After cases of gun violence — like the school shooting in Uvalde, Texas, that left 21 people dead — the debate about guns is reignited. And there is one type of weapon in particular that draws attention for being used in these massacres: the AR-15 rifle. That was the gun used by the shooter in the Texas shooting, the same one in the Parkland, Florida, school mass shooting that left 17 dead in 2018, the same one in the Las Vegas massacre in October 2017, and at least others. 3 more shootouts.
AR-15 rifle-style weapons had a ban in the United States that expired in 2004.
There has been talk of reinstating the media, but that ban, which would need a congressional bill to revive, doesn’t look like it’s going anywhere on Capitol Hill anytime soon.
Even under the ban, gunmakers used loopholes to keep producing weapons similar to the AR-15 by changing details on the gun or its name. For example, the ban did not cover versions of these weapons unless they had two cosmetic features: a folding stock, a bayonet mount, a visibly protruding pistol grip, a flash top, or a grenade launcher.
To understand where the country is headed with gun control, it’s important to know how we got here.
The 1994 ban
In many of the mass shootings in recent years, including the Las Vegas massacre on Oct. 1 and the Texas church shooting on Nov. 5, the attackers used semi-automatic weapons.
But it wasn’t always legal to sell and buy them.
In 1994, then-President Bill Clinton pushed an assault weapons ban through Congress, and it had bipartisan support. Former presidents Ronald Reagan, Jimmy Carter and Gerald Ford even signed a joint letter to the House of Representatives at the time expressing their support.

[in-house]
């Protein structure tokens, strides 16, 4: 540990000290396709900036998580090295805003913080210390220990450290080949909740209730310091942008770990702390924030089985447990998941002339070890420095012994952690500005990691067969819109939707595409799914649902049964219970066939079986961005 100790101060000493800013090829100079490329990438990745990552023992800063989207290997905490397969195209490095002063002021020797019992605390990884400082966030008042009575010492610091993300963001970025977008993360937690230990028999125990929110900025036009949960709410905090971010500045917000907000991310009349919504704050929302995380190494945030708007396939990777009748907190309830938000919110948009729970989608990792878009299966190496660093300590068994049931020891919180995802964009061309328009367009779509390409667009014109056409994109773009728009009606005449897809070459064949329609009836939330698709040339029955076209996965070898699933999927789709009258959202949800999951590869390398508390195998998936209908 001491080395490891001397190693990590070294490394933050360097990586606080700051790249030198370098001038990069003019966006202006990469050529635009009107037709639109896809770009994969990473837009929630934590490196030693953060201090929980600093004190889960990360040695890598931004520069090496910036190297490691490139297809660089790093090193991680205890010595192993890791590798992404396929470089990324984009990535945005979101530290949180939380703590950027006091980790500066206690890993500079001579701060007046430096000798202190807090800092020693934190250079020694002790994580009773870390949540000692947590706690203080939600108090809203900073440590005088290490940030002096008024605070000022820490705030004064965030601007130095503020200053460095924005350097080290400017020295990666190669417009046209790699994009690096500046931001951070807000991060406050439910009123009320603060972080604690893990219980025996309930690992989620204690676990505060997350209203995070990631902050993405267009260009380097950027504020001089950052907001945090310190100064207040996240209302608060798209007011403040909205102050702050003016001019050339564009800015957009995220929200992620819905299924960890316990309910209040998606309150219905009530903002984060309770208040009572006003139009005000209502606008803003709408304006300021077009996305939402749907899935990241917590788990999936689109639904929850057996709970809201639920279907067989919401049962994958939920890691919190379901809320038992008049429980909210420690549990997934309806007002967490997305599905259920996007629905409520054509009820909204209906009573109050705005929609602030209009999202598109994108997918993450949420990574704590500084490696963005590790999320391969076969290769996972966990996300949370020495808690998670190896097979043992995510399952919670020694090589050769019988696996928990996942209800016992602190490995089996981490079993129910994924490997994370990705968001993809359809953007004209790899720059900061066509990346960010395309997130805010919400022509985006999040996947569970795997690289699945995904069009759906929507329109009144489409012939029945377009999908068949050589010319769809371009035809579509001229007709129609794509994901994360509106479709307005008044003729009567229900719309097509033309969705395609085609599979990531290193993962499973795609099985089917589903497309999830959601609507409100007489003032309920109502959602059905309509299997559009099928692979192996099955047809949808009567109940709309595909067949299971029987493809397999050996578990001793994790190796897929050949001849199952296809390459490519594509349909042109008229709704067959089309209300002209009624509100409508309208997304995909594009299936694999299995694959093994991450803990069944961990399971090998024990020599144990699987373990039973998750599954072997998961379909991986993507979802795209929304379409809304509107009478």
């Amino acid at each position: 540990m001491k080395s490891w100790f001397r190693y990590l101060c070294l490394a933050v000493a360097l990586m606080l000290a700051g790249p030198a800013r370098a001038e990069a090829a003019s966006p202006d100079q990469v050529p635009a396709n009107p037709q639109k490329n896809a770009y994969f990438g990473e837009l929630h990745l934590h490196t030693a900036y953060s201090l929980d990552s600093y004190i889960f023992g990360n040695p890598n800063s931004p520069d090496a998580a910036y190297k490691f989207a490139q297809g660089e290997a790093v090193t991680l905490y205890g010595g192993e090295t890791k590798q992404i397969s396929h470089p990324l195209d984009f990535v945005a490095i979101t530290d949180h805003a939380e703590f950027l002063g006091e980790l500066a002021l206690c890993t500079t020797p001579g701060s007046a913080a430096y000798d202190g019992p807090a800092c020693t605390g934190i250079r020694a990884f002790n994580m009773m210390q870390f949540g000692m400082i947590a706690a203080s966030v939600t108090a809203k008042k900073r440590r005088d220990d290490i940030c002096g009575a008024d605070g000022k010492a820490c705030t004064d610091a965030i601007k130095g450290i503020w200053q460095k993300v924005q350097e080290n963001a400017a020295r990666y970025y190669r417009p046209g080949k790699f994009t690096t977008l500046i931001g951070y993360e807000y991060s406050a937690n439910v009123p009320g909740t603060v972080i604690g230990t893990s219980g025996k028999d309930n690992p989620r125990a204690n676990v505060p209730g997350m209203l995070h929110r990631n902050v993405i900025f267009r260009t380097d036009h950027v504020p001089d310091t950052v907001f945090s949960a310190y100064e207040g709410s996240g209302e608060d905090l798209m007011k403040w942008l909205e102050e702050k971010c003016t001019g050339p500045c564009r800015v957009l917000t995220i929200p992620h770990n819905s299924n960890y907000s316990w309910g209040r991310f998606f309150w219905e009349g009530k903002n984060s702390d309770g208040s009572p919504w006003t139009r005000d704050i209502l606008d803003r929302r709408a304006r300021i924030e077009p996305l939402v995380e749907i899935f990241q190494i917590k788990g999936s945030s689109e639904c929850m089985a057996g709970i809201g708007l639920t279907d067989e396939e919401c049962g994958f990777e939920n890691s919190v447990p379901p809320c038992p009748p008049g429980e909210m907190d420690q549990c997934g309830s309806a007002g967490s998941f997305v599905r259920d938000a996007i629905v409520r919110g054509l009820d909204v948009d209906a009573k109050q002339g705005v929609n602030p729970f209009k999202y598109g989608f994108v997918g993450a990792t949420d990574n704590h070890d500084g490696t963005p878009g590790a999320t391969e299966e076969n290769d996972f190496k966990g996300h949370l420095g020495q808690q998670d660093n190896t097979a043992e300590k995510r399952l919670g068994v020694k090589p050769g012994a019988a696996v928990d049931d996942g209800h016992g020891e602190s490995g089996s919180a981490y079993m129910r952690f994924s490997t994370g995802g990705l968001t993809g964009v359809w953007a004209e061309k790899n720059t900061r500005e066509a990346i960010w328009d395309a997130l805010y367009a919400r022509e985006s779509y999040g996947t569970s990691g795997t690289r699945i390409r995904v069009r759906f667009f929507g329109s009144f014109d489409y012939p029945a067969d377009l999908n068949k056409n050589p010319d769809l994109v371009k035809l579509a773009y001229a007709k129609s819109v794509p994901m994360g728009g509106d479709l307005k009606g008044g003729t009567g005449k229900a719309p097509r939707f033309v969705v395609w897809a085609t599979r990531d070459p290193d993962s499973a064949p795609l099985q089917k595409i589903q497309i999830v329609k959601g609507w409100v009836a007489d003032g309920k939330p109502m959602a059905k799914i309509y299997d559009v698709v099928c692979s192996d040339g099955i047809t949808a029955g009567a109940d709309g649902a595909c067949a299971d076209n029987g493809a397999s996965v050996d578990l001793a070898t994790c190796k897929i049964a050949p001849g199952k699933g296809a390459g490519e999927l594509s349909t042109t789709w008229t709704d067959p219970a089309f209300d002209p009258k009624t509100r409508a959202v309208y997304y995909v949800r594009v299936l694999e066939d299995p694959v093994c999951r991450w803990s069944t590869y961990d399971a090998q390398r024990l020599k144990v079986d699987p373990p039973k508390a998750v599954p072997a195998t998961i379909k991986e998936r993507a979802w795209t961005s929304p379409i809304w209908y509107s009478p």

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“This is an issue of vital importance to public safety,” the letter said. “We urge you to listen to the American public and law enforcement to support a ban on the further manufacture of these weapons.”
Clinton’s ban vetoed more than a dozen types of semi-automatic weapons similar to the one used by in the Parkland shooting. There was a clause that stated that it would expire after 10 years if Congress did not reauthorize it. That didn’t happen.
Some Democrats wanted to renew the ban, but they weren’t enough to make it happen. So the veto expired in 2004.
Other Efforts to Bring Back Prohibition
One of the strongest advocates in Congress for a return to prohibition is California Democratic Senator Dianne Feinstein, who reintroduced a bill that would ban the sale of such weapons after a deadly shooting at a Newtown school. Connecticut. She left 20 children and six adults dead in 2012. Feinstein, who helped champion the 1994 legislation, crafted his proposal as an enhancement to the ban that expired in 2004. This rule would also have banned rolls of ammunition larger than 10 rounds.
When his proposal passed the Senate Judiciary Committee, then-Senate Majority Leader Harry Reid decided not to include the semiautomatic weapons ban proposal in gun legislation going to the Senate, believing that including it would that the law would be blocked by a Republican tactic.
Instead, he proposed that the ban be an amendment to the gun legislation so that the Senate could vote on it.
Finally the proposal fell with 40 votes against 60.
In more recent years, an effort to ban these types of assault weapons in the Florida House failed.